Summary: 5 of 6 on Putting Family First. About dealing with rebellion. Several Sermon Central contributors were used in preparation for this message.
Repairing Your Family
This is going to be a hard lesson today. Everyone wants a perfect family – but they don’t exist. There is brokenness in every family. We are going to talk about repairing your family – and that implies that your family is first broken.
Broken families are the result of broken relationships. And broken relationships come from people who reject one another. In fact all brokenness comes through rebellion.
In the story Jesus told about two sons we see one who rebelled outwardly, Other Rebelled Inwardly - and the Father loved Them Both
Using the beloved story of the Prodigal Son as an outline let me give you a peek into a home that was touched by rebellion. There is more here than most people realize. This story is being played out in the lives of families in your community, county, and even church on a daily basis. You will be amazed at how relevant God’s Word is to your need.
Luke 15 is Understood in Six Concepts:
Before We Know It They’re Grown Up
Kindergarten The first day of school; the first time they stood in a little league batter’s box staring down a 50-mile an hour fastball from some wild pitcher; and who can forget that first date? Some young wolf shows up at the door and wants to take your daughter out – it’s enough to make you consider purchasing a 30-30 rifle with a sniper scope and following them across town – just in case. And what about driver’s education – who came up with the idea that 16 is old enough to start driving? I think growing up is harder on the parents than it is on the kids.
In Luke, we have a child that stands before his dad as a man. His deep voice says, “Dad, I have some inheritance coming and I’d like to start spending it now.”
The voice of impatience rings out that day as a young man counts down the minutes until he is free of the restrictions of the home. All parents know this day is coming but we’re never quite ready for it when it finally arrives. And when it comes, there will be no time to make changes.
Sometimes you’re left with the nagging questions:
• Did I spend enough time with them?
• Did I do all I could to help create a sense of significance?
• Did I give enough attention to the spiritual role that I play?
• Did I listen to the things that matter to them?
From the beginning our story drips with rebellion, from the tone of voice to the wild living that follows shortly after the son’s departure.
Look at how dad handled the request and departure. He graciously responded to his son’s request. No lecture. No prophetic warning of storm clouds of failure stirring on the horizon. It isn’t easy to do what he did.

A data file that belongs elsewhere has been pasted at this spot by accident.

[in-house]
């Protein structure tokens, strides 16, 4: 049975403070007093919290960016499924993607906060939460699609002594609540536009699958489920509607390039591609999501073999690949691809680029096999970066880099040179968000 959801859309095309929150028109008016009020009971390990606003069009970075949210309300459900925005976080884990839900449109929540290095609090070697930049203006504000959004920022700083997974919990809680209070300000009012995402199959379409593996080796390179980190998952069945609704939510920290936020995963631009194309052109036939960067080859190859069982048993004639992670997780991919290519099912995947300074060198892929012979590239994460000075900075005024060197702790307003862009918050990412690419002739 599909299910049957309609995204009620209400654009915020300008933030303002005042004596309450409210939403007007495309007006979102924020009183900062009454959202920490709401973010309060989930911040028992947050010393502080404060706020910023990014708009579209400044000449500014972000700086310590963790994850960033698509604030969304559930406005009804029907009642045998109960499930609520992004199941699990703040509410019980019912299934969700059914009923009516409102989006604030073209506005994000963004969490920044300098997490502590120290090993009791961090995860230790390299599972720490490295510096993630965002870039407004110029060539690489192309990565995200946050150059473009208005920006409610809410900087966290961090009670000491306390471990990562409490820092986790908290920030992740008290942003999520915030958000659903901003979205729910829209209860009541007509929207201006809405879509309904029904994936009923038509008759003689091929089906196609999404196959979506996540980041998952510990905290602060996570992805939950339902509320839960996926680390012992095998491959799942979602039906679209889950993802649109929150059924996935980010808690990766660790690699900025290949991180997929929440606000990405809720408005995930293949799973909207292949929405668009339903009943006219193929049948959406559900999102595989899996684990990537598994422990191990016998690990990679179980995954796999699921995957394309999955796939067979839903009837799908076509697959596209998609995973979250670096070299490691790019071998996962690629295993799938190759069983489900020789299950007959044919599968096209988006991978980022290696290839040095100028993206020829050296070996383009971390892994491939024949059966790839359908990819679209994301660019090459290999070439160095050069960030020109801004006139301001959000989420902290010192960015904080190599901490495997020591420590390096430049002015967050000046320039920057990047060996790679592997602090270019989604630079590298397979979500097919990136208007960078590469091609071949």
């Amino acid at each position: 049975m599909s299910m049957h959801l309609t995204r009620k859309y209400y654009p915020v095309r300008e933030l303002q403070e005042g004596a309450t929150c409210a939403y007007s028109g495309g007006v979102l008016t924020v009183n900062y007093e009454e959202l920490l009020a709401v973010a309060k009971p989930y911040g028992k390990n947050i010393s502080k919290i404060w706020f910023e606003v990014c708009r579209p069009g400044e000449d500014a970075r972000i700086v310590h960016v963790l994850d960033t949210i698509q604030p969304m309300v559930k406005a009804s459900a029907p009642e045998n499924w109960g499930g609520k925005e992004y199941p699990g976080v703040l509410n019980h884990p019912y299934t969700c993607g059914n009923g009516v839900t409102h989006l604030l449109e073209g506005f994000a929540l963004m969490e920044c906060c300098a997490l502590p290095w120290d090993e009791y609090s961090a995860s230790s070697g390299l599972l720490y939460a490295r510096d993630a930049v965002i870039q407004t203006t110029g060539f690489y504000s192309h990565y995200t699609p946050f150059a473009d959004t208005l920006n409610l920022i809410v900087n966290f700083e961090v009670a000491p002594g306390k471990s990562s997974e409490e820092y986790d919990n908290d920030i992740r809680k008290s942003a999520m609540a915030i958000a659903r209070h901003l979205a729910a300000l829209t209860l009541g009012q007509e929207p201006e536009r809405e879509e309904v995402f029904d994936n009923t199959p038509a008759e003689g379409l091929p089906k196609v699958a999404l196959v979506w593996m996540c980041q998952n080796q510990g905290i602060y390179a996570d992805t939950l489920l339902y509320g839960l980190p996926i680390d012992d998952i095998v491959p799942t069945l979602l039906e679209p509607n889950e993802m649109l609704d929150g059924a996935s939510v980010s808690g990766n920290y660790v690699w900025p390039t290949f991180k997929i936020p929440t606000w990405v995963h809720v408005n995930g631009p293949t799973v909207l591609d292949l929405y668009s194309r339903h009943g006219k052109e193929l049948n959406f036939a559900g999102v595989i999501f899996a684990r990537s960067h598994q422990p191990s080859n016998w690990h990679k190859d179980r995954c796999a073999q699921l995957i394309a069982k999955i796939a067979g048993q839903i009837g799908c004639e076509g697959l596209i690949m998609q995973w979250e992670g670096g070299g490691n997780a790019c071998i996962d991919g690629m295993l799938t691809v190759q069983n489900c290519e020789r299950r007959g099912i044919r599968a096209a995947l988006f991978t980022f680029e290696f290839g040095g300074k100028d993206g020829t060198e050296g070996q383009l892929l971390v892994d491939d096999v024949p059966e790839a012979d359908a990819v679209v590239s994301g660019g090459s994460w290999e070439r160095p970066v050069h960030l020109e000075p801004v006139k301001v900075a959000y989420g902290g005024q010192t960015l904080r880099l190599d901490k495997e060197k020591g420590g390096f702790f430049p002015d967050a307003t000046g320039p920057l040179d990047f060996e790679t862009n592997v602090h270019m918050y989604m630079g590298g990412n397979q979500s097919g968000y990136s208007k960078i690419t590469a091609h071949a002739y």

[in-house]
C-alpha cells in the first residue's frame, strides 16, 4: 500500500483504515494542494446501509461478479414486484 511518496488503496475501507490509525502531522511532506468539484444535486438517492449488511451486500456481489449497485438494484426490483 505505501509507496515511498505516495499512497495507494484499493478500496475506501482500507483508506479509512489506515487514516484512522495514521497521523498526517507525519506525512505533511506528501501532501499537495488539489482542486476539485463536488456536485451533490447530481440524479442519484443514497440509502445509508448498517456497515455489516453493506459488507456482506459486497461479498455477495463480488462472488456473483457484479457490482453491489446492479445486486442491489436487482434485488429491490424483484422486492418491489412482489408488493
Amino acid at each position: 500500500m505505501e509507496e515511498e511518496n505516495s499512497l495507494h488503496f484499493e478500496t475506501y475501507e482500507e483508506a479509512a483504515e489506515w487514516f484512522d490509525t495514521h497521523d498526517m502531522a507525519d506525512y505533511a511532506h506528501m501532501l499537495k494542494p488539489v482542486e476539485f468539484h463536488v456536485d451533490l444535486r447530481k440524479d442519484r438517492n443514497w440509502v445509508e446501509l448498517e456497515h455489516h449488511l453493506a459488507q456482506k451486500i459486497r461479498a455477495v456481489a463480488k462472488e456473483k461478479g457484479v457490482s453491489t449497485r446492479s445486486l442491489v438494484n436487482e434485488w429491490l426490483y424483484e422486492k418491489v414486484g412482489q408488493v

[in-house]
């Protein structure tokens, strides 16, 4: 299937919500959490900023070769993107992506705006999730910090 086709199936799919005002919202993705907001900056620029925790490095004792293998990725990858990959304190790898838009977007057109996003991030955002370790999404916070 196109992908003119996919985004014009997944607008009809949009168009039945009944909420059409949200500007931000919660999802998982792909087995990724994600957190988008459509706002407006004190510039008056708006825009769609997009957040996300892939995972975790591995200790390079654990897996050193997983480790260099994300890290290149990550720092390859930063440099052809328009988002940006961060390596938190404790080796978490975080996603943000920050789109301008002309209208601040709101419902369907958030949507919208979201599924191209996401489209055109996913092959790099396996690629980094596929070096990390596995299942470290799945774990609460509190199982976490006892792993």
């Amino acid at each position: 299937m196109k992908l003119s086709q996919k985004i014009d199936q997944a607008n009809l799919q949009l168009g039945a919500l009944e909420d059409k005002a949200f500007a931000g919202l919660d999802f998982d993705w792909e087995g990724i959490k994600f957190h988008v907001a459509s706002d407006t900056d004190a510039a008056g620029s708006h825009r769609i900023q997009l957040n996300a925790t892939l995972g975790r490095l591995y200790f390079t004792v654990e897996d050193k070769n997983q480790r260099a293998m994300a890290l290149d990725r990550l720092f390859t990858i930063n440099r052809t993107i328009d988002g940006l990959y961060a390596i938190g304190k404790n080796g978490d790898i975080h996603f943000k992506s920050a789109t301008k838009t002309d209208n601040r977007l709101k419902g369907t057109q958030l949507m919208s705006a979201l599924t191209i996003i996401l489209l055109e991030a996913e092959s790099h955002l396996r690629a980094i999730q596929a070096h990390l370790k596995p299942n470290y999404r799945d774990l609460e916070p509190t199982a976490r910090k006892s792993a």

We talked last week about dedicating your children to God and of releasing ownership. That’s the first step. The second step is even harder – really letting go. How you approach that when they are rebelling and fighting you is very important.
Have you ever considered the connection between how you release your child and how they return? In fact, sometimes how you let them go will determine if you ever get them back! Let that sink in for a moment.
It isn’t long before the young man is a speck on the horizon. The father’s heart was shredded as he wondered if he would ever see his son again. At times like this, a parent wonders if it’s worth it all. No job is tougher.
When a Child Rebels Is Often Prescribed By Their Personality
Why is it so hard to deal with rebellion?
Because this is our own flesh and blood - innocence run amuck.
And it’s not if – it’s when. Certainly there are degrees of rebellion as well as the time and method of rebellion. Some kids are “in your face”. Some are “behind your back”.
This boy can hardly get out of town fast enough. He sets out for a world that is cold, ugly, and anything but pain free. There is no, “and they lived happily ever after,” in a rebel’s life. In fact, most dread the coming of each day.
In his mind, he had grown up with too many restrictions, now he wanted the right to call the shots. Free at last! Free at last! With the sound of Dad’s good-bye ringing in his ears, the young man stretches his wings and flies off to a world of self-indulgence.
“… and there squandered his wealth in wild living.” (15:13)
The young man was on a mission. His mission statement was: Operation Personal Gratification